Roll up your sleeves. Let's get started...

Update and modernize your web site

If there's one universal thing I've noticed in this power tool search, it's the really sorry state of web sites run by PC software vendors. Oh. My. Gosh.

These sites often look like they haven't been updated since 2002 or 2003, like they made a big push to get a product out for XP, but haven't really done much since then. It's clear products have been updated, because the release notes constantly show improvements and point releases every few months, but often the last "news" item in the news section is from 2008.

Often, the online documentation doesn't match the latest version number. The manual says it's for version 11 of the product, but the release notes indicate that version 15 is now out.

If there are video tutorials, they were often created pre-YouTube and are downloadable, low-res files, rather than embedded YouTube videos.

It's terrible. Despite all the work you put in each day holding things together, and the quiet desperation you live with in the dark of the night, it looks to all the world like you don't care about your products and your business. New customers who visit your site will click away almost instantly, because your site looks like one of those old, untouched, ghost town sites that live all over the Internet.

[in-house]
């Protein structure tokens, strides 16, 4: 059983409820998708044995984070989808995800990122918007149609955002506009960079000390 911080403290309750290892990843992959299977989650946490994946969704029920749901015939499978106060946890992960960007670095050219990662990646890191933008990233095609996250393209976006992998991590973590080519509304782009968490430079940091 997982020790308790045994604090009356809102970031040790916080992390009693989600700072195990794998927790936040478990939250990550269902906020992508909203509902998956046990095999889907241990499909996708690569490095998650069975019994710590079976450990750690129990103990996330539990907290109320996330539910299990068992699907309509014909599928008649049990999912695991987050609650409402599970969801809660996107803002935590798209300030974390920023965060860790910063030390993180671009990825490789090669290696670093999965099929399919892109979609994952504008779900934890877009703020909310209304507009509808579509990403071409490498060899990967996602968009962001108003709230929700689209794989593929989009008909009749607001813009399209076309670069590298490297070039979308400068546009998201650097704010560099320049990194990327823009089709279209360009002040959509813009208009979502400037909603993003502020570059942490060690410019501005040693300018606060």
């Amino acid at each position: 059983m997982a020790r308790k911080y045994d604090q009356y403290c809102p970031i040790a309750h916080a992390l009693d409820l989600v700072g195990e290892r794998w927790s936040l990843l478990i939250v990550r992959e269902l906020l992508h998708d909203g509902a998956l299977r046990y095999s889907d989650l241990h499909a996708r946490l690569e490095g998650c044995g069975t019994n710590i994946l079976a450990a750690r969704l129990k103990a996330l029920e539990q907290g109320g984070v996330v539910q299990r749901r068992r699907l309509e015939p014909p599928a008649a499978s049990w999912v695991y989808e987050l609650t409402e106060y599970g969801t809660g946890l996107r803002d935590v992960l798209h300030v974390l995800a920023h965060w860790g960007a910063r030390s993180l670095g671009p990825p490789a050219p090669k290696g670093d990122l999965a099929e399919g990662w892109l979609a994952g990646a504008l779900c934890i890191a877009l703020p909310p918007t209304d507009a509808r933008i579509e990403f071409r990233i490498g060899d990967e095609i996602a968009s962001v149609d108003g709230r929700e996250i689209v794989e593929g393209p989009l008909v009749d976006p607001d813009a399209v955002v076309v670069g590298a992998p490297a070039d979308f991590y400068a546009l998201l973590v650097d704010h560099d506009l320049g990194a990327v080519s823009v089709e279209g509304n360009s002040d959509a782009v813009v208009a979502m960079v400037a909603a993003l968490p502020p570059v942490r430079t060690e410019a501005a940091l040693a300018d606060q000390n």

So here's my advice: if you're going to sell software in the Internet-age, you must (must, must, must -- more than anything else -- must) modernize your Web site.

This isn't hard to do. There are thousands of quite fine WordPress templates, hosting providers who can do complete Web site installs for a click of a button, plans that won't cost you more than ten bucks a month, and so forth. If you don't have the graphics design skill, use one of the pre-made templates.

In fact, I'll help you here as well. Here are some of the vendors I've used:

I know this process could take a week or so you don't have, but trust me on this: if you don't do this soon, you'll have all the free weeks you want.

Deal with your forums

You know there's a problem when forums are populated with "Hello, is anyone here?" messages. It's particularly bad when the main web pages point customers to the forums for support, and the forums are populated with complaints that the company doesn't answer or brutal complaints about products, product strategy, updates, etc.

Here's a hint: if you can click into your forums and before you even scroll down, you can see a pile of "this company sucks" messages, you need to deal with your forums.